Screwing Business as Usual.
I was interviewed for Richard Branson’s book (‘Screw Business as Usual’) some time ago, although not by him. The idea behind the book was to look into how business owners could or were already putting the ‘triple bottom line’ (social, environmental and financial) at the heart of their businesses. To get the founders take on how they felt they could screw conventional business ideas. In many ways, I started Finisterre with more of an idea of the environmental and social line, rather than the financial. I had seen the wider industry lacked any environmental conscience. I wanted to start a brand to address these issues. Granted it’s been a bumpy journey, with passion carrying us much of the way, and ethical decisions being put ahead of financial ones (much to the amusement of conventional business heads). And yes, I was stoked that Finisterre and the collective it has become was asked to be in book.
So Tuesday saw me fresh off the train in Piccadilly at the book launch. Not a natural networker by any stretch, I was greeted by the ever present and friendly Virgin girls (capital v). Name badge on, I looked around a bit awkwardly, made my way to the coffee and pleased to say was soon in the swing (ish) of it. Loads of very interesting folk doing some pretty awesome stuff. Guys and girls who have started from scratch with stories to tell; using their businesses to address all kinds of fundamental environmental and social problems.
In walks Richard Branson. Super easy and relaxed amongst the 200 or so folk gathered there. Looking a bit older than I remember, but happy and laid-back. On my allocated table are a few journalists, Adam Balon from Innocent Smoothies and Peter Avis manager of Babylon, Richard’s award winning restaurant at Kensington Roof Gardens. Richard begins his easy spiel, speaking about the idea behind the book. I like him and the genuine feeling he evokes of going for it all costs. He talks about the work that his charity, Virgin Unite, are doing in the UK and in Africa. It’s grounding stuff and great to get a perspective of the bigger picture.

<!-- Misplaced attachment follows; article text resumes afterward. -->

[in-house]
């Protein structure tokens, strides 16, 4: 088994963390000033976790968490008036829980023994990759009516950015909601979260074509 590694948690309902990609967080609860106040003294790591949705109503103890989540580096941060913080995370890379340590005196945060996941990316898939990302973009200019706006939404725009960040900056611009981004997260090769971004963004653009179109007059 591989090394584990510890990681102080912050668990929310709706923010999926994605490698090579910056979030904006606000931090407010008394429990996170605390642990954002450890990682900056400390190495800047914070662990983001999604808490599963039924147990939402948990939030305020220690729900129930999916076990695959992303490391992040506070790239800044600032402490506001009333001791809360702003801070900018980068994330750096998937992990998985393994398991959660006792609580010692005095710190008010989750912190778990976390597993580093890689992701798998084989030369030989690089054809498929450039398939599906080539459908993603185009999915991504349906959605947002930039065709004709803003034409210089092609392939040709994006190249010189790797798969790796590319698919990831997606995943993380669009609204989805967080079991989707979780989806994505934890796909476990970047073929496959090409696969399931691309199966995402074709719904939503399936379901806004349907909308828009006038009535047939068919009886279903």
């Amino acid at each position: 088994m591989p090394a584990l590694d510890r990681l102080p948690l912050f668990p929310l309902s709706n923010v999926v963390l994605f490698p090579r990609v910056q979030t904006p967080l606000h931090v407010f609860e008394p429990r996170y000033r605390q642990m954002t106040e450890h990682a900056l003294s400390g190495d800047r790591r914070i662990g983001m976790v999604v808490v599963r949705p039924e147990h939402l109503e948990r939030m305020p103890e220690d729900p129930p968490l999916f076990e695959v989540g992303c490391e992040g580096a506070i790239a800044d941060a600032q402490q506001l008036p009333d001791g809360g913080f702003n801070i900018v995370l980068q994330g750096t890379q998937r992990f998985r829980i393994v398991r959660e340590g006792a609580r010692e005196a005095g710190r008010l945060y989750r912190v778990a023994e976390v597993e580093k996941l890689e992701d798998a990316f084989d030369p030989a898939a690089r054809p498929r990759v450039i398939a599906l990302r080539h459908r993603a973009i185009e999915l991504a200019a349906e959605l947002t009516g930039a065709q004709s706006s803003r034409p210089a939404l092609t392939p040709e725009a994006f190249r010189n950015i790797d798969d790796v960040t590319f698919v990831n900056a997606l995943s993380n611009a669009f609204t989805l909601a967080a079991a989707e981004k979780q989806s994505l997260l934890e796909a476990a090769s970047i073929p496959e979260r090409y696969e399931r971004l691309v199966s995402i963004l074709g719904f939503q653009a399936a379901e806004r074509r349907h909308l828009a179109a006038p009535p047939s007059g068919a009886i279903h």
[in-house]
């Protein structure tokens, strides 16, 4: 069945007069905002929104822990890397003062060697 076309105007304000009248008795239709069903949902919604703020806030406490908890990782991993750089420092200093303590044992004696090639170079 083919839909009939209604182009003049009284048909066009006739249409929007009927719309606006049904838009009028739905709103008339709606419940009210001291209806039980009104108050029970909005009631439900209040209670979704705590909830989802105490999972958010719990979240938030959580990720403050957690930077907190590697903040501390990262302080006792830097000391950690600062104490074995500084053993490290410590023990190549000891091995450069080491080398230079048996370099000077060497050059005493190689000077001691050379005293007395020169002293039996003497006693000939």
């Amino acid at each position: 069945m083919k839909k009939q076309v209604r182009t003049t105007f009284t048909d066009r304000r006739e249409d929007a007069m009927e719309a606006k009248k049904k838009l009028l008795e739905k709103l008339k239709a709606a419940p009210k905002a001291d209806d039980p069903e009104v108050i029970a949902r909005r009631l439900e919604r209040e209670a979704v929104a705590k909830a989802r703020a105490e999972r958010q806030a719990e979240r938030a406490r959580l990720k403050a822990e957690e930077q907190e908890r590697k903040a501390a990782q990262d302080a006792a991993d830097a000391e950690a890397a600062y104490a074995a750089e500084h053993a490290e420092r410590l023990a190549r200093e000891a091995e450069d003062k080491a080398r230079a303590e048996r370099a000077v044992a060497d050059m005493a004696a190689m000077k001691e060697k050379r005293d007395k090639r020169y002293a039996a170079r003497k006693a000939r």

A number of things struck me during the talks. The real way people are using businesses to solve big problems and the dedication to which this is being applied. Take Barefoot Power who use micro solar units to provide lights and electricity in communities in Africa. No need to wait for a national grid to be constructed; the units are sold by a band of 2000 micro entrepreneurs. Or John Bird, who started The Big Issue, giving people on the street an opportunity to make money off their own bat. His view on the role of benefits was also pretty provoking.
When we started Finisterre we upped the environmental game within our industry. Some years later, the rest of the world has caught up to a certain extent - which is a good thing - but we always have to use the brand to continue to push ideas and initiatives forward. Something else we’ve talked about, but not got round to is voluntary work. I want to make sure that everyone here gets involved - starting as soon as possible.
So here’s to good screwing harder.
(We’ll be giving away some of the books between now and Christmas, so keep an eye out).